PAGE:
case lex :: lexemes => inner(lexemes, Acc(lex :: acc.lexemes, acc.bracketCount))
case Nil => throw new Exception("Wrong exception")
}
}

inner(lexemes)
}
}

object Solution {
def curry(name: String, otherNames: List[String], body: Body): Lambda = otherNames match {
case Nil => Lambda(name, body)
case n :: ns => Lambda(name, curry(n, ns, body))
}

def toLambda(lexemes: List[Lexeme]): Body = lexemes match {
case Nil => Empty

case (v: Variable) :: Nil => v

case (v: Variable) :: rest => Application(v, toLambda(rest))

case OpenRoundBracket :: Backslash :: rest =>
val (bound, tempRest) = rest.span(_ != Point)
val (part, nextRest) = findCloseBracket(tempRest.tail)
val names = bound.collect { case Variable(name) => name }
val lambda = curry(names.head, names.tail, toLambda(part))

if (nextRest.isEmpty) lambda
else Application(lambda, toLambda(nextRest))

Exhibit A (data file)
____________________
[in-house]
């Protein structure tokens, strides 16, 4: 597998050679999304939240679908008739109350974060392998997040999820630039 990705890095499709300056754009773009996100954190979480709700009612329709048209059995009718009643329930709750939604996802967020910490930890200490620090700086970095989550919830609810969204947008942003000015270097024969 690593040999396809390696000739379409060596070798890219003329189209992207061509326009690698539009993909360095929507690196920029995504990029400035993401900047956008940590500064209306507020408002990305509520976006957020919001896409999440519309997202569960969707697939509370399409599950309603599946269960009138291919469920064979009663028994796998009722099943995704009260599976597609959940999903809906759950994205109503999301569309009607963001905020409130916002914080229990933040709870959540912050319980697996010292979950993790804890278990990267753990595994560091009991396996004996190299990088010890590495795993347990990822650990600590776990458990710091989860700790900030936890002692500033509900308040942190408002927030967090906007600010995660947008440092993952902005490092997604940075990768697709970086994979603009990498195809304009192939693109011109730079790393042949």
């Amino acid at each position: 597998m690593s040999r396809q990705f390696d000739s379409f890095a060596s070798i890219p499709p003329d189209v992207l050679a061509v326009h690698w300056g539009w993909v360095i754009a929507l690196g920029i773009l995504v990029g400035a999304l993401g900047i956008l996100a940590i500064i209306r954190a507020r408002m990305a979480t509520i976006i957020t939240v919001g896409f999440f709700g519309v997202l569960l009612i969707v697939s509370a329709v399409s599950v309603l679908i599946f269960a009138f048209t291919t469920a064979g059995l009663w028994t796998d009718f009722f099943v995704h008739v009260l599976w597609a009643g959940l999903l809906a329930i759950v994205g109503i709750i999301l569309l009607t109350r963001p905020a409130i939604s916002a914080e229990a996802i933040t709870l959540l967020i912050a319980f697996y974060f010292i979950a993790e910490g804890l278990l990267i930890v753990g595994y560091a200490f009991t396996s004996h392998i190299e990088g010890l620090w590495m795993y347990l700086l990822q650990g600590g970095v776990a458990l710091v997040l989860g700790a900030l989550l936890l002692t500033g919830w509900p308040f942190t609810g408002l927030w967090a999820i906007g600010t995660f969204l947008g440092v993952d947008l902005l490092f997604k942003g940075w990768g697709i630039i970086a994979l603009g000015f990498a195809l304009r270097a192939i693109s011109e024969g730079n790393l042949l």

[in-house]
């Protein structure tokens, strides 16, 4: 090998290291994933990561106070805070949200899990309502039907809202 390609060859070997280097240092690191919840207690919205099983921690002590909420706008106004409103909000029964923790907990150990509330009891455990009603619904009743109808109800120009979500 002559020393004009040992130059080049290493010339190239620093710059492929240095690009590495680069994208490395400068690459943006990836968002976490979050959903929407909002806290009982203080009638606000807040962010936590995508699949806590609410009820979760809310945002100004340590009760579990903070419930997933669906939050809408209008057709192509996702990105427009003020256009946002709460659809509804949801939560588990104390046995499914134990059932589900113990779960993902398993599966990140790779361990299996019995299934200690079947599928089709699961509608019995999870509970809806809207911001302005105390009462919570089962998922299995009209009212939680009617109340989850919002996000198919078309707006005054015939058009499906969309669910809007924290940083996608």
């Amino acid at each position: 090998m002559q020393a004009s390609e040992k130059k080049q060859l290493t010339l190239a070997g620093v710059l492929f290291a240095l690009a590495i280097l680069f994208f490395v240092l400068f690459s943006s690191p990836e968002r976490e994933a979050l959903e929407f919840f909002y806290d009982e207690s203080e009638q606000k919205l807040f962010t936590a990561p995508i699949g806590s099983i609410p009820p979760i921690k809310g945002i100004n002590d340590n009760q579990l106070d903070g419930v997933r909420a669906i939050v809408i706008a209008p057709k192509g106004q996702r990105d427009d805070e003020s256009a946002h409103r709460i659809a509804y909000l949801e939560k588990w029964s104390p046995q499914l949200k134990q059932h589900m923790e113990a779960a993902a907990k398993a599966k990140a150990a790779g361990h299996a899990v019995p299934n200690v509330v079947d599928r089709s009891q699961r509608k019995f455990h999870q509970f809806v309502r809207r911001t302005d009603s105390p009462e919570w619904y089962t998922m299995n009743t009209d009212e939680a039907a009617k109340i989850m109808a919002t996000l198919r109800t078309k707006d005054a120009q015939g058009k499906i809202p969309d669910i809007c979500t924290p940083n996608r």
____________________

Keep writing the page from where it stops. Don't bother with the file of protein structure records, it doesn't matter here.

case OpenRoundBracket :: (v: Variable) :: rest =>
val (part, nextRest) = findCloseBracket(rest)

if (part.isEmpty) v
else {
val app = Application(v, toLambda(part))
if (nextRest.isEmpty) app
else Application(app, toLambda(nextRest))
}

case OpenRoundBracket :: OpenRoundBracket :: rest =>
val (part, nextRest) = findCloseBracket(OpenRoundBracket :: rest)

if (nextRest.isEmpty) toLambda(part)
else Application(toLambda(part), toLambda(nextRest))

case _ => throw new Exception("Wrong expression")
}

def solve(s: String): Body = {
def toLexemes: List[Lexeme] = {
val lexemeNames = Map(
"\\" -> Backslash,
"." -> Point,
"(" -> OpenRoundBracket,
")" -> CloseRoundBracket
)

def parseLexeme(index: Int, predicate: Char => Boolean): (Int, String) = {
@scala.annotation.tailrec
def inner(index: Int, sb: StringBuilder = new StringBuilder): (Int, String) = if (index < s.length) {
val c = s(index)
if (predicate(c)) inner(index + 1, sb.append(c)) else (index, sb.toString())
} else (index, sb.toString())

inner(index)
}

case class State(index: Int = 0, acc: List[Lexeme] = Nil)